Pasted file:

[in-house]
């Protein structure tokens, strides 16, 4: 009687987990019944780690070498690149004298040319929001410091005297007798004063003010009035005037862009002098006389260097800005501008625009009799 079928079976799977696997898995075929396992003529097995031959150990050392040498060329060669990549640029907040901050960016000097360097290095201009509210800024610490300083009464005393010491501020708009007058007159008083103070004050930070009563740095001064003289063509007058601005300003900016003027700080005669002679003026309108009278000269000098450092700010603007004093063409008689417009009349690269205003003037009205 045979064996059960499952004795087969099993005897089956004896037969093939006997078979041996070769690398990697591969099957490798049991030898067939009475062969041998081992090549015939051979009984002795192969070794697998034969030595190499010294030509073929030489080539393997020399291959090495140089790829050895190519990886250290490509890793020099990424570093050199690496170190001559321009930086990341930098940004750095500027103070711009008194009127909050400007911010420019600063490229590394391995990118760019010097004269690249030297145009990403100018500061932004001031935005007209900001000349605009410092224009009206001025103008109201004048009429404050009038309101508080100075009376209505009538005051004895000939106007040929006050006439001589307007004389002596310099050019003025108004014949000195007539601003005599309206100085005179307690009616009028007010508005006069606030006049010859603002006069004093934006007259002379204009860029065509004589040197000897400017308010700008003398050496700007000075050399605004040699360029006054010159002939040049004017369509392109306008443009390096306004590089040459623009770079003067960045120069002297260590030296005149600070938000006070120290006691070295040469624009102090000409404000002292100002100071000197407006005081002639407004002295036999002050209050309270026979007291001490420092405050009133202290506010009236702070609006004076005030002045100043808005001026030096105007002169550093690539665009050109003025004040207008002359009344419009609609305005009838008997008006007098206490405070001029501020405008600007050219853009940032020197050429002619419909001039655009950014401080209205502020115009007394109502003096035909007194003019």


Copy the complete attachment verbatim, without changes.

[in-house]
């Protein structure tokens, strides 16, 4: 009687987990019944780690070498690149004298040319929001410091005297007798004063003010009035005037862009002098006389260097800005501008625009009799 079928079976799977696997898995075929396992003529097995031959150990050392040498060329060669990549640029907040901050960016000097360097290095201009509210800024610490300083009464005393010491501020708009007058007159008083103070004050930070009563740095001064003289063509007058601005300003900016003027700080005669002679003026309108009278000269000098450092700010603007004093063409008689417009009349690269205003003037009205 045979064996059960499952004795087969099993005897089956004896037969093939006997078979041996070769690398990697591969099957490798049991030898067939009475062969041998081992090549015939051979009984002795192969070794697998034969030595190499010294030509073929030489080539393997020399291959090495140089790829050895190519990886250290490509890793020099990424570093050199690496170190001559321009930086990341930098940004750095500027103070711009008194009127909050400007911010420019600063490229590394391995990118760019010097004269690249030297145009990403100018500061932004001031935005007209900001000349605009410092224009009206001025103008109201004048009429404050009038309101508080100075009376209505009538005051004895000939106007040929006050006439001589307007004389002596310099050019003025108004014949000195007539601003005599309206100085005179307690009616009028007010508005006069606030006049010859603002006069004093934006007259002379204009860029065509004589040197000897400017308010700008003398050496700007000075050399605004040699360029006054010159002939040049004017369509392109306008443009390096306004590089040459623009770079003067960045120069002297260590030296005149600070938000006070120290006691070295040469624009102090000409404000002292100002100071000197407006005081002639407004002295036999002050209050309270026979007291001490420092405050009133202290506010009236702070609006004076005030002045100043808005001026030096105007002169550093690539665009050109003025004040207008002359009344419009609609305005009838008997008006007098206490405070001029501020405008600007050219853009940032020197050429002619419909001039655009950014401080209205502020115009007394109502003096035909007194003019």